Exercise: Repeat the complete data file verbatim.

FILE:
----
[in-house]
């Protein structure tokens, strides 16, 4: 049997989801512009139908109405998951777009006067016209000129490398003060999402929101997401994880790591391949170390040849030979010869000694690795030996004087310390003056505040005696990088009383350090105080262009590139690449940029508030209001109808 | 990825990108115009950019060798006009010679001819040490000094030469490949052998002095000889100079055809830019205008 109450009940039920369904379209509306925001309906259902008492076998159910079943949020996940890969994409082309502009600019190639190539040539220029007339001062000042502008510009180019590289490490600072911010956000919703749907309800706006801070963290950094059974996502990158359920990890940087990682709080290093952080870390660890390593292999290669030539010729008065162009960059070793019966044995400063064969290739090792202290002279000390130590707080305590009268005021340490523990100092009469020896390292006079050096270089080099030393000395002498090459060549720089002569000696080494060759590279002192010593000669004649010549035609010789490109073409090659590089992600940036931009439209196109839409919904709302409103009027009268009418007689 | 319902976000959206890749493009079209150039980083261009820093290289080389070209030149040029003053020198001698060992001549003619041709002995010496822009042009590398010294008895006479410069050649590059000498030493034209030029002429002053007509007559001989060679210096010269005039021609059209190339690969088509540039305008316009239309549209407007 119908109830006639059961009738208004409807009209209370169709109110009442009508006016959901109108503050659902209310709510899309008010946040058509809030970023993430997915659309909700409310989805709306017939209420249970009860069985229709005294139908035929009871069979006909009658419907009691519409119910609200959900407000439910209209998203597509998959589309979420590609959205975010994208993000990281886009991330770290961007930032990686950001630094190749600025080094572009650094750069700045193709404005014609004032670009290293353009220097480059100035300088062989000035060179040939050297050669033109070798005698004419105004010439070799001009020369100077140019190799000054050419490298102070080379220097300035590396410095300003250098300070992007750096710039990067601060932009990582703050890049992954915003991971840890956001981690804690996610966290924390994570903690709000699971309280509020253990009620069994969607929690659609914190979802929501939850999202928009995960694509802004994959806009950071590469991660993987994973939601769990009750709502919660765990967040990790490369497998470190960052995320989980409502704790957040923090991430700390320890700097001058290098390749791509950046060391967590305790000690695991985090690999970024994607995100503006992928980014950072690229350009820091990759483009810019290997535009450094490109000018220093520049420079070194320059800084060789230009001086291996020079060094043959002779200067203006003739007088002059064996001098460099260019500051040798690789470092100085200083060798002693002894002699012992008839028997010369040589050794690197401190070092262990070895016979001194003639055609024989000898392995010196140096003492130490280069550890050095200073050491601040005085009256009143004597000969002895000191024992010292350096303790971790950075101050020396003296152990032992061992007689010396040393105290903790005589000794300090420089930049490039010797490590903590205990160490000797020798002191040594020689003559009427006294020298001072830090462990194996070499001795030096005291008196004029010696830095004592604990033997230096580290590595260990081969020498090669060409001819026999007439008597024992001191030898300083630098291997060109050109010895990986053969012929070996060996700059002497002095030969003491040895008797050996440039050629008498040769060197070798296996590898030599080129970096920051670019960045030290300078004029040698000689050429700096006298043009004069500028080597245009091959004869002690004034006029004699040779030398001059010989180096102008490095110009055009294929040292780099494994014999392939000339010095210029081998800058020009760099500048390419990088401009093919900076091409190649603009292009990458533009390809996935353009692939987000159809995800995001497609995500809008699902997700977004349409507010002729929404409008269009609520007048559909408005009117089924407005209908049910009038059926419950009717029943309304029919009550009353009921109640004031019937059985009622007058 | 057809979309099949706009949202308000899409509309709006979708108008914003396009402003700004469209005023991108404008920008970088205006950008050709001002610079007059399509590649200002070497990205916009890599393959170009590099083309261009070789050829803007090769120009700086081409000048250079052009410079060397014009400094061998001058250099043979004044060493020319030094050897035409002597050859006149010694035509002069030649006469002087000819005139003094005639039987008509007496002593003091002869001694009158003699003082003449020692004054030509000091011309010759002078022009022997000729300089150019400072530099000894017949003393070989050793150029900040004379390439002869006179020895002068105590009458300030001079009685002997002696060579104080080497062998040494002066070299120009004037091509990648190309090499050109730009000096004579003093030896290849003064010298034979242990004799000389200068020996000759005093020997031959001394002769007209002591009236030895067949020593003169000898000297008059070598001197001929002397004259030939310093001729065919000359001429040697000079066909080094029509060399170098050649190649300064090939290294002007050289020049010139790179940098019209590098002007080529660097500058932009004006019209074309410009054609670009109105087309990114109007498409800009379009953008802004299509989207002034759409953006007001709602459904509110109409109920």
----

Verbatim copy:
[in-house]
């Protein structure tokens, strides 16, 4: 049997989801512009139908109405998951777009006067016209000129490398003060999402929101997401994880790591391949170390040849030979010869000694690795030996004087310390003056505040005696990088009383350090105080262009590139690449940029508030209001109808 | 990825990108115009950019060798006009010679001819040490000094030469490949052998002095000889100079055809830019205008 109450009940039920369904379209509306925001309906259902008492076998159910079943949020996940890969994409082309502009600019190639190539040539220029007339001062000042502008510009180019590289490490600072911010956000919703749907309800706006801070963290950094059974996502990158359920990890940087990682709080290093952080870390660890390593292999290669030539010729008065162009960059070793019966044995400063064969290739090792202290002279000390130590707080305590009268005021340490523990100092009469020896390292006079050096270089080099030393000395002498090459060549720089002569000696080494060759590279002192010593000669004649010549035609010789490109073409090659590089992600940036931009439209196109839409919904709302409103009027009268009418007689 | 319902976000959206890749493009079209150039980083261009820093290289080389070209030149040029003053020198001698060992001549003619041709002995010496822009042009590398010294008895006479410069050649590059000498030493034209030029002429002053007509007559001989060679210096010269005039021609059209190339690969088509540039305008316009239309549209407007 119908109830006639059961009738208004409807009209209370169709109110009442009508006016959901109108503050659902209310709510899309008010946040058509809030970023993430997915659309909700409310989805709306017939209420249970009860069985229709005294139908035929009871069979006909009658419907009691519409119910609200959900407000439910209209998203597509998959589309979420590609959205975010994208993000990281886009991330770290961007930032990686950001630094190749600025080094572009650094750069700045193709404005014609004032670009290293353009220097480059100035300088062989000035060179040939050297050669033109070798005698004419105004010439070799001009020369100077140019190799000054050419490298102070080379220097300035590396410095300003250098300070992007750096710039990067601060932009990582703050890049992954915003991971840890956001981690804690996610966290924390994570903690709000699971309280509020253990009620069994969607929690659609914190979802929501939850999202928009995960694509802004994959806009950071590469991660993987994973939601769990009750709502919660765990967040990790490369497998470190960052995320989980409502704790957040923090991430700390320890700097001058290098390749791509950046060391967590305790000690695991985090690999970024994607995100503006992928980014950072690229350009820091990759483009810019290997535009450094490109000018220093520049420079070194320059800084060789230009001086291996020079060094043959002779200067203006003739007088002059064996001098460099260019500051040798690789470092100085200083060798002693002894002699012992008839028997010369040589050794690197401190070092262990070895016979001194003639055609024989000898392995010196140096003492130490280069550890050095200073050491601040005085009256009143004597000969002895000191024992010292350096303790971790950075101050020396003296152990032992061992007689010396040393105290903790005589000794300090420089930049490039010797490590903590205990160490000797020798002191040594020689003559009427006294020298001072830090462990194996070499001795030096005291008196004029010696830095004592604990033997230096580290590595260990081969020498090669060409001819026999007439008597024992001191030898300083630098291997060109050109010895990986053969012929070996060996700059002497002095030969003491040895008797050996440039050629008498040769060197070798296996590898030599080129970096920051670019960045030290300078004029040698000689050429700096006298043009004069500028080597245009091959004869002690004034006029004699040779030398001059010989180096102008490095110009055009294929040292780099494994014999392939000339010095210029081998800058020009760099500048390419990088401009093919900076091409190649603009292009990458533009390809996935353009692939987000159809995800995001497609995500809008699902997700977004349409507010002729929404409008269009609520007048559909408005009117089924407005209908049910009038059926419950009717029943309304029919009550009353009921109640004031019937059985009622007058 | 057809979309099949706009949202308000899409509309709006979708108008914003396009402003700004469209005023991108404008920008970088205006950008050709001002610079007059399509590649200002070497990205916009890599393959170009590099083309261009070789050829803007090769120009700086081409000048250079052009410079060397014009400094061998001058250099043979004044060493020319030094050897035409002597050859006149010694035509002069030649006469002087000819005139003094005639039987008509007496002593003091002869001694009158003699003082003449020692004054030509000091011309010759002078022009022997000729300089150019400072530099000894017949003393070989050793150029900040004379390439002869006179020895002068105590009458300030001079009685002997002696060579104080080497062998040494002066070299120009004037091509990648190309090499050109730009000096004579003093030896290849003064010298034979242990004799000389200068020996000759005093020997031959001394002769007209002591009236030895067949020593003169000898000297008059070598001197001929002397004259030939310093001729065919000359001429040697000079066909080094029509060399170098050649190649300064090939290294002007050289020049010139790179940098019209590098002007080529660097500058932009004006019209074309410009054609670009109105087309990114109007498409800009379009953008802004299509989207002034759409953006007001709602459904509110109409109920």